Tooth sensitivity is by far the most common side effect reported, and is thought to affect more than half the people who undergo bleaching treatments. The sensitivity is caused mainly because the bleaching agents can diffuse through the tooth structure, and go into the tooth (the pulp) and cause inflammation in this area, which causes pain.
Many bleaching agents also cause dehydration of the teeth, which also makes teeth look whiter. This dehydration can also lead to tooth sensitivity. The sensitivity related to tooth whitening is generally mild, occurs early when the bleaching agent is placed on the tooth, and generally decreases as treatment continues with sensitivity going away following removal of the bleaching agent.
The best way to avoid sensitivity is to use a fluoride gel or sensitive toothpaste prior to using the bleaching agent. Using sensitive toothpaste following the treatment will also help minimise sensitivity. You may also consider using the bleaching tray once every two days rather than once every day.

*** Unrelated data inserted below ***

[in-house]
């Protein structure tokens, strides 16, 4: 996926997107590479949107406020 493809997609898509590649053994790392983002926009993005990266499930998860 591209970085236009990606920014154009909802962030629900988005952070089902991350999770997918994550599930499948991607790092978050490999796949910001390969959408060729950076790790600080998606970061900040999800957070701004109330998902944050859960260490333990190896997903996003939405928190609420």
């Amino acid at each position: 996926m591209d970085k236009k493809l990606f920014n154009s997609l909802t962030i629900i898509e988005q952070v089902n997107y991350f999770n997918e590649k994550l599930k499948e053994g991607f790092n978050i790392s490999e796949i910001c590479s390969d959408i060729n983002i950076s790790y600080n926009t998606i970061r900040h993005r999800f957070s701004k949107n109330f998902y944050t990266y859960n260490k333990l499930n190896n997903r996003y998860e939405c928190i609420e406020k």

Additionally, use of potassium nitrate plus fluoride toothpaste two weeks before whitening and during the whitening treatment may be used to minimise sensitivity.
|For more information, see Tooth Sensitivity (Dentine Hypersensitivity and Pulpal Disease)|
Whitening agents have been found to negatively impact the look of existing fillings in the mouth as well. In general, dental fillings appear not to change colour at all, or as much as surrounding teeth during the bleaching treatment.
Most people can have their teeth bleached, but not every case is guaranteed to have a successful outcome or be enough to make that person happy with the result. Your dentist will determine which form of bleaching is best for you.
Tooth whitening may be right for you if you have:
- Generalised stains on your teeth;
- Ageing teeth;
- Smoking and dietary stains such as those of tea and coffee;
- Dental fluorosis – fluorosis with multiple spots on teeth may benefit from whitening;